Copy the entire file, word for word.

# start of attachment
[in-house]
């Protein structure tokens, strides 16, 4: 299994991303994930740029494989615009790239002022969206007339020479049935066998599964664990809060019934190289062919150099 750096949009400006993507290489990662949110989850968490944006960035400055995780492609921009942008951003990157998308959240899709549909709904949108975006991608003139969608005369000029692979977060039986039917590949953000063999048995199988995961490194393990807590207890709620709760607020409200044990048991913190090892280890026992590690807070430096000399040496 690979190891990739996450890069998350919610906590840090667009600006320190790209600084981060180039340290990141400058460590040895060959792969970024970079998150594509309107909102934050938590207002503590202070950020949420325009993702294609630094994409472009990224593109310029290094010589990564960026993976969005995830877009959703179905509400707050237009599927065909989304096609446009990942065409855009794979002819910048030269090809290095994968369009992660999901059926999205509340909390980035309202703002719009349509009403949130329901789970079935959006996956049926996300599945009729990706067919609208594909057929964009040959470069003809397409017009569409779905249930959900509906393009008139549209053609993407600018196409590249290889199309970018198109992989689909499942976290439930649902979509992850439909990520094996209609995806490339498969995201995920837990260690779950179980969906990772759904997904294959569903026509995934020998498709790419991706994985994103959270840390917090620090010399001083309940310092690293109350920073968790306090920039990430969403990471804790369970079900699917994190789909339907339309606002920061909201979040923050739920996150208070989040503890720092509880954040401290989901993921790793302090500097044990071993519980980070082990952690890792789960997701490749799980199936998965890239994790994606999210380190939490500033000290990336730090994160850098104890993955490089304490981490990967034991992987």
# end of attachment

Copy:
[in-house]
């Protein structure tokens, strides 16, 4: 299994991303994930740029494989615009790239002022969206007339020479049935066998599964664990809060019934190289062919150099 750096949009400006993507290489990662949110989850968490944006960035400055995780492609921009942008951003990157998308959240899709549909709904949108975006991608003139969608005369000029692979977060039986039917590949953000063999048995199988995961490194393990807590207890709620709760607020409200044990048991913190090892280890026992590690807070430096000399040496 690979190891990739996450890069998350919610906590840090667009600006320190790209600084981060180039340290990141400058460590040895060959792969970024970079998150594509309107909102934050938590207002503590202070950020949420325009993702294609630094994409472009990224593109310029290094010589990564960026993976969005995830877009959703179905509400707050237009599927065909989304096609446009990942065409855009794979002819910048030269090809290095994968369009992660999901059926999205509340909390980035309202703002719009349509009403949130329901789970079935959006996956049926996300599945009729990706067919609208594909057929964009040959470069003809397409017009569409779905249930959900509906393009008139549209053609993407600018196409590249290889199309970018198109992989689909499942976290439930649902979509992850439909990520094996209609995806490339498969995201995920837990260690779950179980969906990772759904997904294959569903026509995934020998498709790419991706994985994103959270840390917090620090010399001083309940310092690293109350920073968790306090920039990430969403990471804790369970079900699917994190789909339907339309606002920061909201979040923050739920996150208070989040503890720092509880954040401290989901993921790793302090500097044990071993519980980070082990952690890792789960997701490749799980199936998965890239994790994606999210380190939490500033000290990336730090994160850098104890993955490089304490981490990967034991992987």